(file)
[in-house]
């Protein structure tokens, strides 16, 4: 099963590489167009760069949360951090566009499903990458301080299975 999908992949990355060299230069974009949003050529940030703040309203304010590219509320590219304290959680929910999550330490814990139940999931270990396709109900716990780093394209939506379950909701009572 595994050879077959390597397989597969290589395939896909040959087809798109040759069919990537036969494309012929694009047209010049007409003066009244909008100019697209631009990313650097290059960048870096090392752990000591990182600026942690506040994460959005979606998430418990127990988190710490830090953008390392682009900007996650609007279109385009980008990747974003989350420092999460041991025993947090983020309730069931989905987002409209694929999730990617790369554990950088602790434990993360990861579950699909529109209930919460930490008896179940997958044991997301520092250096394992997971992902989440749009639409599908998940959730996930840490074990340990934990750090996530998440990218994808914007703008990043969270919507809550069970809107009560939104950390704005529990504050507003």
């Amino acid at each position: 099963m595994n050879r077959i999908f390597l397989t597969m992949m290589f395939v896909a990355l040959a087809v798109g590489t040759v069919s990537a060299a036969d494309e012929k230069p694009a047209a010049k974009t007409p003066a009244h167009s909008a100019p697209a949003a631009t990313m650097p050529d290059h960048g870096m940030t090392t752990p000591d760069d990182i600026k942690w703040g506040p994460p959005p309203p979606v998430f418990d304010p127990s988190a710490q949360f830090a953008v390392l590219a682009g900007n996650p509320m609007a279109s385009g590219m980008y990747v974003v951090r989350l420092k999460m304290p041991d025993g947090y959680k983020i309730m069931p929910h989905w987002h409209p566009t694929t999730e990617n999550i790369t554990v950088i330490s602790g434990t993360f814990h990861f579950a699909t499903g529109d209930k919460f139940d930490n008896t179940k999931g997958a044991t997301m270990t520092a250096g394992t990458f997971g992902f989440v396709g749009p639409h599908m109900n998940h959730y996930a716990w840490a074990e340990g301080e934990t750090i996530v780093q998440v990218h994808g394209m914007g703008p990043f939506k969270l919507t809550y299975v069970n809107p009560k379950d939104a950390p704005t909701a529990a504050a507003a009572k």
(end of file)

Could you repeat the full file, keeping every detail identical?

[in-house]
């Protein structure tokens, strides 16, 4: 099963590489167009760069949360951090566009499903990458301080299975 999908992949990355060299230069974009949003050529940030703040309203304010590219509320590219304290959680929910999550330490814990139940999931270990396709109900716990780093394209939506379950909701009572 595994050879077959390597397989597969290589395939896909040959087809798109040759069919990537036969494309012929694009047209010049007409003066009244909008100019697209631009990313650097290059960048870096090392752990000591990182600026942690506040994460959005979606998430418990127990988190710490830090953008390392682009900007996650609007279109385009980008990747974003989350420092999460041991025993947090983020309730069931989905987002409209694929999730990617790369554990950088602790434990993360990861579950699909529109209930919460930490008896179940997958044991997301520092250096394992997971992902989440749009639409599908998940959730996930840490074990340990934990750090996530998440990218994808914007703008990043969270919507809550069970809107009560939104950390704005529990504050507003």
């Amino acid at each position: 099963m595994n050879r077959i999908f390597l397989t597969m992949m290589f395939v896909a990355l040959a087809v798109g590489t040759v069919s990537a060299a036969d494309e012929k230069p694009a047209a010049k974009t007409p003066a009244h167009s909008a100019p697209a949003a631009t990313m650097p050529d290059h960048g870096m940030t090392t752990p000591d760069d990182i600026k942690w703040g506040p994460p959005p309203p979606v998430f418990d304010p127990s988190a710490q949360f830090a953008v390392l590219a682009g900007n996650p509320m609007a279109s385009g590219m980008y990747v974003v951090r989350l420092k999460m304290p041991d025993g947090y959680k983020i309730m069931p929910h989905w987002h409209p566009t694929t999730e990617n999550i790369t554990v950088i330490s602790g434990t993360f814990h990861f579950a699909t499903g529109d209930k919460f139940d930490n008896t179940k999931g997958a044991t997301m270990t520092a250096g394992t990458f997971g992902f989440v396709g749009p639409h599908m109900n998940h959730y996930a716990w840490a074990e340990g301080e934990t750090i996530v780093q998440v990218h994808g394209m914007g703008p990043f939506k969270l919507t809550y299975v069970n809107p009560k379950d939104a950390p704005t909701a529990a504050a507003a009572k």